The first visible crack in the ice occurred in March 2011 when India and Pakistan faced each other in the Cricket World Cup semifinal. Singh extended an invitation to Gilani to attend the match at Mohali in India. During a luncheon, both sides agreed to continue to work toward restoring ties. A few short months later, in July 2011, Hina Rabbani Khar, who had assumed the post of foreign minister a few days prior to the talks, traveled to India. The trip was the formal resumption of ties between the rivals after they were stalled in 2008. The meeting ended with both foreign ministers pledging to commit to “comprehensive, serious, and sustained dialogue.”
As negotiations continued and more support emerged for normalization of ties among their constituents, Pakistan’s lawmakers decided to grant India “most-favored nation” trade status; a response to New Delhi declaring Pakistan a “most-favored nation” in 1996. While the legislation is currently under negotiation, Pakistan’s Commerce and Trade Minister Amin Fahim has claimed his government is committed to normalizing trade relations with India.
“At this point, everyone wants normalization of ties,” says Rizvi. “The concerned quarters—civilian government, Army, businessmen—they all want normalization. It is up to the governments to achieve this.” Part of this process was a delegation led by Indian Commerce Minister Anand Sharma in February 2012 that reciprocated an earlier visit by Fahim in a move heartily supported by Pakistan’s business community, including one of Pakistan’s most prominent businessmen, Mian Mansha.
The owner of the Muslim Commercial Bank and chairman of the Nishat Group, Mansha is the first Pakistani to crack the Forbes billionaires list. A longtime supporter of normalizing trade ties, he told The Daily Beast last year: “We are losing out on good trade that can benefit the people of both countries.” Fortunately, a liberalized trade regime is high on the list of both countries’ wants and has been scheduled for discussion in the next home secretaries’ meeting.
But there are concerns that if this government is removed from power—a running concern since it was elected in 2008—all these gains could be lost. Rizvi says there is little fear. “Zardari is a survivor,” he says. “Those banking on his days being numbered were expecting the Army or judiciary to take action against him. This has not happened.” Even Pervaiz Rashid, whose opposition Pakistan Muslim League (Nawaz) has been demanding Zardari’s resignation for several years, says relations with India are a serious concern. “We need to conduct more official exchanges and stick to them,” he told The Daily Beast. “People are tired of war. We just want peace.” If Zardari’s careful and deliberate actions continue, this peace could be lasting—despite public opinion of him.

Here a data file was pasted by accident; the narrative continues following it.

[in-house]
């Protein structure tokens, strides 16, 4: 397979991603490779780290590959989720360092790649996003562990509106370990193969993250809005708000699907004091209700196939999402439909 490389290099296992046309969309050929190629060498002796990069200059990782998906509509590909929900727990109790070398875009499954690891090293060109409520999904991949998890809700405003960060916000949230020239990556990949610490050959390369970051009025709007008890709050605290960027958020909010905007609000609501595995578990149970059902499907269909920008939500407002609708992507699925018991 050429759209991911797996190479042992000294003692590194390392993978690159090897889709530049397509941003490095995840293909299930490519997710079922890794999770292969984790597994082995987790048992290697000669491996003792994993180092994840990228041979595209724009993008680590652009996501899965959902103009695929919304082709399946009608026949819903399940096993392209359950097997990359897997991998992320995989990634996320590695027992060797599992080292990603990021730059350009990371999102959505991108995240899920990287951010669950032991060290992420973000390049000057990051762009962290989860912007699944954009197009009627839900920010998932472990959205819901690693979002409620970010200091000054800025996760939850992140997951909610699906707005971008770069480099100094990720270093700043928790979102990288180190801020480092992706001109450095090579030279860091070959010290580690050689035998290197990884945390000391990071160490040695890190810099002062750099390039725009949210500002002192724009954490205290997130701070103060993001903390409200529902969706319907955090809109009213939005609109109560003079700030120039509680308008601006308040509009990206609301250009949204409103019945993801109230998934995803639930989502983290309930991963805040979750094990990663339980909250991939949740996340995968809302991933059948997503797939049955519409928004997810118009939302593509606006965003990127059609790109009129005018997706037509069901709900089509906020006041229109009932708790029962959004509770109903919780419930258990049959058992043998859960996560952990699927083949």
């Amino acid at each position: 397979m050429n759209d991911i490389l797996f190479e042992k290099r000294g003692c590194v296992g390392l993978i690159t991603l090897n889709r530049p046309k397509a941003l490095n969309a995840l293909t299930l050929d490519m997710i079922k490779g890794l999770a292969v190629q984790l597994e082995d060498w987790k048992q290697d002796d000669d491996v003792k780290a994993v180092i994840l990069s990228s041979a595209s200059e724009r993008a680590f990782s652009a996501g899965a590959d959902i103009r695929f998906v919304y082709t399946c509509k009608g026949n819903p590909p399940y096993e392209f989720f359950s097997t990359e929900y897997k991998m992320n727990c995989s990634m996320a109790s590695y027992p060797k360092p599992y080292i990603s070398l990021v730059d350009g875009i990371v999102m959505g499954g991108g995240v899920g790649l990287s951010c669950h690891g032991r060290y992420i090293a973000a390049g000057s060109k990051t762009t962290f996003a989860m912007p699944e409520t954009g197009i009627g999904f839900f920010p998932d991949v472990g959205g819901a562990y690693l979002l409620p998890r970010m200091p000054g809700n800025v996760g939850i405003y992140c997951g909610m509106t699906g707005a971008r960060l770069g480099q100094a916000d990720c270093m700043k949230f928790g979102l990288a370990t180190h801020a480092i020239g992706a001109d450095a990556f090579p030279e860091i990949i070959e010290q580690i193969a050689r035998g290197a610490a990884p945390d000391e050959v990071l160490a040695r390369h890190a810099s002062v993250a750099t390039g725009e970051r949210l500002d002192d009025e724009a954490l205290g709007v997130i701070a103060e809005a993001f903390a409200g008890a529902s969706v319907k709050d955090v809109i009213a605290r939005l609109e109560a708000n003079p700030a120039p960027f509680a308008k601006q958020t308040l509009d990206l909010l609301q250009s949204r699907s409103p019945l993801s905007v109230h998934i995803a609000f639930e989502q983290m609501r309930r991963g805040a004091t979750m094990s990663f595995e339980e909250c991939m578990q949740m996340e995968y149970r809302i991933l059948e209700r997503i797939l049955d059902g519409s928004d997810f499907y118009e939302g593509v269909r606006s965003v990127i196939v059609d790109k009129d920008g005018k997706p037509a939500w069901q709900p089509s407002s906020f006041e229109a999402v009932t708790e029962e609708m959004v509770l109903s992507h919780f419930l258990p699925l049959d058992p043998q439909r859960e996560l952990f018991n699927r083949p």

President Zardari is often accused of being more interested in traveling the world in his official capacity as president of Pakistan than looking after his flock at home. In 2010, at the height of the worst flooding Pakistan had seen in its 64-year-history, he was on an official tour of France and the U.K. More recently, when target killings resumed in Pakistan’s financial capital, Karachi, and led to a complete shutdown of the city at the end of March, the president was on a personal visit to the U.K.
It is hardly a surprise that Zardari’s trip to India when 139 people had been buried alive in an avalanche in the contested region of Siachen just 24 hours earlier would elicit a similar response. “He has a habit of disappearing on personal visits whenever he is needed in the country in his official capacity,” says the PMLN’s Rashid. But there is one key difference between Zardari’s visits to Europe and his visit to India; Pakistan has not fought three wars with either the U.K. or France. In addition, while Zardari was not in Siachen, it was one of the points discussed with Singh, who offered Indian support in rescue efforts.
“Zardari made the right call,” says Rizvi. “Him traveling to Siachen would have served no purpose and would likely have proven to be a hindrance for rescuers,” he told The Daily Beast. “The Army chief was there to support his troops. That is enough.”